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Cognitive Behavioral Social Skills Training May Be Helpful in Schizophrenia
Laurie Barclay, MD
Charles Vega, MD, FAAFP

March 4, 2005 — Cognitive behavioral social skills training added to usual care improves social functioning for middle-aged and older outpatients with schizophrenia, according to the results of a randomized trial published in the March issue of the American Journal of Psychiatry.

"Cognitive behavioral social skills training teaches cognitive and behavioral coping techniques, social functioning skills, problem solving, and compensatory aids for neurocognitive impairments," write Eric Granholm, PhD, from the Department of Veterans Affairs San Diego Health Care System, and colleagues. "Whereas cognitive behavior therapy focuses on how beliefs affect behavior and mood, social skills training focuses on practicing pragmatic skills of living."

In this controlled trial, 76 middle-aged and older outpatients with chronic schizophrenia were randomized to either treatment as usual or to combined treatment including cognitive behavioral social skills training administered for 24 weekly group sessions. Raters blinded to treatment assignment assessed social functioning, psychotic and depressive symptoms, cognitive insight, and skill mastery.

After treatment, patients in the combined treatment group performed social functioning activities significantly more often than did the patients in the usual care group. However, general skill at social functioning activities was not significantly different between groups. The combined treatment group also fared better than the treatment as usual group in terms of greater cognitive insight, more objectivity in reappraising psychotic symptoms, and greater skill mastery. Although the overall group effect was not significant for symptoms, the greater increase in cognitive insight with combined treatment was significantly correlated with greater reduction in positive symptoms.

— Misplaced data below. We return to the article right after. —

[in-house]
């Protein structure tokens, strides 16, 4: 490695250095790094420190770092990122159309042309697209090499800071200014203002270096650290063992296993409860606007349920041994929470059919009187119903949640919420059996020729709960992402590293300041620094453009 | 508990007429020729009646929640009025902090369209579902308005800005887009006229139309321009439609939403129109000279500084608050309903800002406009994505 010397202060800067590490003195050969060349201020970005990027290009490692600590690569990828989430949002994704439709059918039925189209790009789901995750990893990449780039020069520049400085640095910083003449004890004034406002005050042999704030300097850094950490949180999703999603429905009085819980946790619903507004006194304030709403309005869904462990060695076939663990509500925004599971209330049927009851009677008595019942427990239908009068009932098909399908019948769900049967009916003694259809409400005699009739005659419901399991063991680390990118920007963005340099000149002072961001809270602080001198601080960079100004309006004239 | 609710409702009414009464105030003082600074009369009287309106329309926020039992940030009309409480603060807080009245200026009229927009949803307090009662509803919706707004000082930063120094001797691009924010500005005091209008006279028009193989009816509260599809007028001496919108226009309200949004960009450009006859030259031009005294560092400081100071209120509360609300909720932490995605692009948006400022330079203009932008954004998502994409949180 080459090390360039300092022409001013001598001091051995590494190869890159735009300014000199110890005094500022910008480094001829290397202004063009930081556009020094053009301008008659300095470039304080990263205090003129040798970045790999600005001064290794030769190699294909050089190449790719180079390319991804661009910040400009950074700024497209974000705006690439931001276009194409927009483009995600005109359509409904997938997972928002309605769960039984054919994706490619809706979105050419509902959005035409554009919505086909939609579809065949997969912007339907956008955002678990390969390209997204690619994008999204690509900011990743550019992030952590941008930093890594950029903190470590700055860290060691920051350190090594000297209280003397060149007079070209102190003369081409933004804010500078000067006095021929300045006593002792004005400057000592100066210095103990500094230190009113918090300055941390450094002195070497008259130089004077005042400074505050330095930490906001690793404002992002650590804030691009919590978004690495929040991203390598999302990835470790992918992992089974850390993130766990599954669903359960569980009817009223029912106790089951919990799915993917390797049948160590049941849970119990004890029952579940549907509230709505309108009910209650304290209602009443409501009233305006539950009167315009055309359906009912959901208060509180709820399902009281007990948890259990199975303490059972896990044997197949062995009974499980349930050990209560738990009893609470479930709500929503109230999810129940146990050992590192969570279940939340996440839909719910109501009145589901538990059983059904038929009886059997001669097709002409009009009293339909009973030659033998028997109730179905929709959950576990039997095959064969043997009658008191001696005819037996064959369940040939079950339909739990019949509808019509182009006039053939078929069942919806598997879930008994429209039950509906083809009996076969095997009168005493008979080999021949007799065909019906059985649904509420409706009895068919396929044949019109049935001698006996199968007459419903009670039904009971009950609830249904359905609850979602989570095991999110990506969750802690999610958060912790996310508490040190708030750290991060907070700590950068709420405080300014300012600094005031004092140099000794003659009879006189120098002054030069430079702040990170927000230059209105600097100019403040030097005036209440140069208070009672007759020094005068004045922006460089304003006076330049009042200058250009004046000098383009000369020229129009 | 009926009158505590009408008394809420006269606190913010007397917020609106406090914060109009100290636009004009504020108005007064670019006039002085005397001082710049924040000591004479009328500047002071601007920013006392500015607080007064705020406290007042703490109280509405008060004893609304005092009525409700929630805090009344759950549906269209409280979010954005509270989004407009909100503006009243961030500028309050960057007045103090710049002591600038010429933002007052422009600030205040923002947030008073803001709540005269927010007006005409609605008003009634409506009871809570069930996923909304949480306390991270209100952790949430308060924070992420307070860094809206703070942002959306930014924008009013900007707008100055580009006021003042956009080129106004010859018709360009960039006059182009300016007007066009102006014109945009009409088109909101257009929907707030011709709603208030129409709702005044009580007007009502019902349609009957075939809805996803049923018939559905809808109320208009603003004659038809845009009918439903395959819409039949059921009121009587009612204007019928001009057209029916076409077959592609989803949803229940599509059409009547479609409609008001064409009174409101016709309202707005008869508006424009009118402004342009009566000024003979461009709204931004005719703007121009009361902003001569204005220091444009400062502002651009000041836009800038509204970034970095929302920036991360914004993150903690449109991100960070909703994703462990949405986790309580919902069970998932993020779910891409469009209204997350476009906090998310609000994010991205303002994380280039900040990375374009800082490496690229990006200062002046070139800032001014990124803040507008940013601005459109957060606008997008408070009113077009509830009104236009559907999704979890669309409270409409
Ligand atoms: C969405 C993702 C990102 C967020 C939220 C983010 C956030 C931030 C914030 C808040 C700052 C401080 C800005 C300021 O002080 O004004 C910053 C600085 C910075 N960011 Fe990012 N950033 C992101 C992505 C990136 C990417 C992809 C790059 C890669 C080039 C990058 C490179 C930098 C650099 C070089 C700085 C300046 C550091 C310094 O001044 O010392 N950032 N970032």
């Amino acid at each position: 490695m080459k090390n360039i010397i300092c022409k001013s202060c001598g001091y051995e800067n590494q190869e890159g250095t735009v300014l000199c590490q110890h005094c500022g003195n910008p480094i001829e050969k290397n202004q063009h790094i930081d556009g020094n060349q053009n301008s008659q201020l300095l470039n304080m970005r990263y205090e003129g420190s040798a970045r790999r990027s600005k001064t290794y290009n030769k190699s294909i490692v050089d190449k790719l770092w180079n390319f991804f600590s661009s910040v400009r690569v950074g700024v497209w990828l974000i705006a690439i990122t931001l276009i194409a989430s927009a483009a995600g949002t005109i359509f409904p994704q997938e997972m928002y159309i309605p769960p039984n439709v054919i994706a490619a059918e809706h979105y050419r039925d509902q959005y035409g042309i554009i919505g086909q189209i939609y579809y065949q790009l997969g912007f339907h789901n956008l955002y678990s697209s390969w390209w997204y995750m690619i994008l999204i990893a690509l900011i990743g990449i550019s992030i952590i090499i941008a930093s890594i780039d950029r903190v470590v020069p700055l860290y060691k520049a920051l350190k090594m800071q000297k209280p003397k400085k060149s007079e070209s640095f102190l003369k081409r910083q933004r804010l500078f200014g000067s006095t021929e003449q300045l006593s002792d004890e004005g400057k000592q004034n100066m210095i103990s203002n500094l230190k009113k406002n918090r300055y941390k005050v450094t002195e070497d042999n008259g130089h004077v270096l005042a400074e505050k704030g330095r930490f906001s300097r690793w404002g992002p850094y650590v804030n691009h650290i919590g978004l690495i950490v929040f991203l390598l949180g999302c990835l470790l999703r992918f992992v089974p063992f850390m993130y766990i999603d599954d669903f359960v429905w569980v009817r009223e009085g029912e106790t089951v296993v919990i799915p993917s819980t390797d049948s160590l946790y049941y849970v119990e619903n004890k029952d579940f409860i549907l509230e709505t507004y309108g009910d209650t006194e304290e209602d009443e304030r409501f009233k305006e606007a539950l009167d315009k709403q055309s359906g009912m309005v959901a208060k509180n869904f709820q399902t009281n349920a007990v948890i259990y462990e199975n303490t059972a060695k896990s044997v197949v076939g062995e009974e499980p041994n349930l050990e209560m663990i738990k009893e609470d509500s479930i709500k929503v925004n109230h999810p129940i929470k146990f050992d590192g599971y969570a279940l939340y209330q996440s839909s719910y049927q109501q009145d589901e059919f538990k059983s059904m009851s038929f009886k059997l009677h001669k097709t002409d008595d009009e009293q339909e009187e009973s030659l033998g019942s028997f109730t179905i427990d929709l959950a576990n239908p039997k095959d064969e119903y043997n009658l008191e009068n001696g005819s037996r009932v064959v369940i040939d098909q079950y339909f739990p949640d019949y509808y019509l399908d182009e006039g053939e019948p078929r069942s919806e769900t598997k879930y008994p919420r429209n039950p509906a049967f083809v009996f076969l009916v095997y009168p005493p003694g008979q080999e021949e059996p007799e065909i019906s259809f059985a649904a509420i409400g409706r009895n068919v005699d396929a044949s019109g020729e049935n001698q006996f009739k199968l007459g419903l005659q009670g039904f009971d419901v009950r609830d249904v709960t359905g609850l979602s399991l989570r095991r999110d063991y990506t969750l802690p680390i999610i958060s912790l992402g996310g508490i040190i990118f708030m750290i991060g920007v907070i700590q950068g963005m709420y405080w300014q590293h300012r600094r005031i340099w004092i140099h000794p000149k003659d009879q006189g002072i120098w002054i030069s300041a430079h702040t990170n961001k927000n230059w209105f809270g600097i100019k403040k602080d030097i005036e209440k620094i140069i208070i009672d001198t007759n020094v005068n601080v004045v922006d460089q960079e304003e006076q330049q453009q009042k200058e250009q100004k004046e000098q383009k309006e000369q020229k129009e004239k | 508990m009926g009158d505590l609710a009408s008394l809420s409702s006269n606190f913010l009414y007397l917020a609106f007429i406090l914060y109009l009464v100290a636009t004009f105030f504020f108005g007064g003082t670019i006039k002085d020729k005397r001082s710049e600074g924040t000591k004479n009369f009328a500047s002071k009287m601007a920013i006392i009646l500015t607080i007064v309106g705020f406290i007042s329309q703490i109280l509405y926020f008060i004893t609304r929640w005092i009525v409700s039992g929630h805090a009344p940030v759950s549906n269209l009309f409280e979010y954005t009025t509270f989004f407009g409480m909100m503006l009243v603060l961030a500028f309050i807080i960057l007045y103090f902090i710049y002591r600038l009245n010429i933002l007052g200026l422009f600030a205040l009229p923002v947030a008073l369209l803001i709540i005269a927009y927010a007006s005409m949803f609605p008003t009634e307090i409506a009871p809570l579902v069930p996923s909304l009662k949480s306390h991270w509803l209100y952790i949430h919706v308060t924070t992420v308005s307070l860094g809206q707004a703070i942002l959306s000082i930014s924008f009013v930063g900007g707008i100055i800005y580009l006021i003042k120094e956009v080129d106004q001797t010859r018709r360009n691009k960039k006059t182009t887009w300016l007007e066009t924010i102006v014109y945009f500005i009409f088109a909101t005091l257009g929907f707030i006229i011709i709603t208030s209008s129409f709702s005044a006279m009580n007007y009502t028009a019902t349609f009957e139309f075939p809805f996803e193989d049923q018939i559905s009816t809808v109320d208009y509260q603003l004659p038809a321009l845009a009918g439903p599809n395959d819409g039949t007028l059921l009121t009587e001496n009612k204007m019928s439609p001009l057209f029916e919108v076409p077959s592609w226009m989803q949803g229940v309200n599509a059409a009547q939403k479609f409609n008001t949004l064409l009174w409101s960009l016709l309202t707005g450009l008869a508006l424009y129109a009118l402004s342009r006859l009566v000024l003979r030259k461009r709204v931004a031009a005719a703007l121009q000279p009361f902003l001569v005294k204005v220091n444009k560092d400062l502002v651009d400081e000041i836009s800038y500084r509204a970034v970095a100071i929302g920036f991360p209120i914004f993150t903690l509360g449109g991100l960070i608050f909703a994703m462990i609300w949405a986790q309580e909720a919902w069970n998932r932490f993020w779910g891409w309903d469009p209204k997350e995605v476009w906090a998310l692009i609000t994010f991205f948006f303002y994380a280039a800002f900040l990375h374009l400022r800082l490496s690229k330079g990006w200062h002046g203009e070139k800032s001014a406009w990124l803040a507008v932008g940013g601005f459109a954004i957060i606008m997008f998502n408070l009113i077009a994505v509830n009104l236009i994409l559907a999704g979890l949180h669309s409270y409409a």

"With cognitive behavioral social skills training, middle-aged and older outpatients with chronic schizophrenia learned coping skills, evaluated anomalous experiences with more objectivity (achieved greater cognitive insight), and improved social functioning," the authors write. "Additional research is needed to determine whether cognitive insight mediates psychotic symptom change in cognitive behavior therapy for psychosis."

Study limitations include moderately small sample size; lack of a control for nonspecific therapist contact factors; exclusion of patients with current comorbid substance dependence, which may also limit generalizability of the findings; and lack of ratings of distress or dysfunction caused by symptoms.

"To our knowledge this is the first published randomized trial to examine a psychosocial intervention designed for the unique needs of older patients with psychotic disorders," the authors conclude. "Given the heterogeneity of schizophrenia, it is unlikely that a single cognitive behavior therapy intervention will work equally well for all types of patients (e.g., young and old, acutely and chronically ill, medication-resistant and -responsive, neurocognitively normal and impaired, insightful and unaware). Researchers should continue to develop and test group and individual cognitive behavior therapy interventions that are tailored to the unique needs of different subgroups of patients with schizophrenia and identify which treatments are most effective for which patients and in what circumstances."

The Department of Veterans Affairs, National Institutes of Mental Health, and the National Alliance for Research on Schizophrenia and Depression supported this study.

Am J Psych. 2005;162:520-529
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